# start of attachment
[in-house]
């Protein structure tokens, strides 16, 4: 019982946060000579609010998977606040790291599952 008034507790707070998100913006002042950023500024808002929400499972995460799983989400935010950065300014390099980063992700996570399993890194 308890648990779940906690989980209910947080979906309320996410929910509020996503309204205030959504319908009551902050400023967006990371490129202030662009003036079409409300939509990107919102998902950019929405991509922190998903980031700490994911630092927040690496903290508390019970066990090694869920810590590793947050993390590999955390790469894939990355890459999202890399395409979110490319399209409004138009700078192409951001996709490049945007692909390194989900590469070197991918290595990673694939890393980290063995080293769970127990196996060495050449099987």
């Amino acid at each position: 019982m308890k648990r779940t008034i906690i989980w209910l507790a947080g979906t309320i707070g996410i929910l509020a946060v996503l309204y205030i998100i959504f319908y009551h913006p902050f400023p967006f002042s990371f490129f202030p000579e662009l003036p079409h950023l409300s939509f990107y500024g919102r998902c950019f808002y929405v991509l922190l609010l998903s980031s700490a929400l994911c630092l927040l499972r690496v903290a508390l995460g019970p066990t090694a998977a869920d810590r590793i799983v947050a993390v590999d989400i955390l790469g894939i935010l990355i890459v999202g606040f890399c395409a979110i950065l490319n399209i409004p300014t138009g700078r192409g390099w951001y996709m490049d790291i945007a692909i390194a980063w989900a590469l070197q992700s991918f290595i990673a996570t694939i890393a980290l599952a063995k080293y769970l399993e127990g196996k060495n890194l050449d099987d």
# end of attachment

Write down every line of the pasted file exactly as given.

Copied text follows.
[in-house]
């Protein structure tokens, strides 16, 4: 019982946060000579609010998977606040790291599952 008034507790707070998100913006002042950023500024808002929400499972995460799983989400935010950065300014390099980063992700996570399993890194 308890648990779940906690989980209910947080979906309320996410929910509020996503309204205030959504319908009551902050400023967006990371490129202030662009003036079409409300939509990107919102998902950019929405991509922190998903980031700490994911630092927040690496903290508390019970066990090694869920810590590793947050993390590999955390790469894939990355890459999202890399395409979110490319399209409004138009700078192409951001996709490049945007692909390194989900590469070197991918290595990673694939890393980290063995080293769970127990196996060495050449099987």
């Amino acid at each position: 019982m308890k648990r779940t008034i906690i989980w209910l507790a947080g979906t309320i707070g996410i929910l509020a946060v996503l309204y205030i998100i959504f319908y009551h913006p902050f400023p967006f002042s990371f490129f202030p000579e662009l003036p079409h950023l409300s939509f990107y500024g919102r998902c950019f808002y929405v991509l922190l609010l998903s980031s700490a929400l994911c630092l927040l499972r690496v903290a508390l995460g019970p066990t090694a998977a869920d810590r590793i799983v947050a993390v590999d989400i955390l790469g894939i935010l990355i890459v999202g606040f890399c395409a979110i950065l490319n399209i409004p300014t138009g700078r192409g390099w951001y996709m490049d790291i945007a692909i390194a980063w989900a590469l070197q992700s991918f290595i990673a996570t694939i890393a980290l599952a063995k080293y769970l399993e127990g196996k060495n890194l050449d099987d």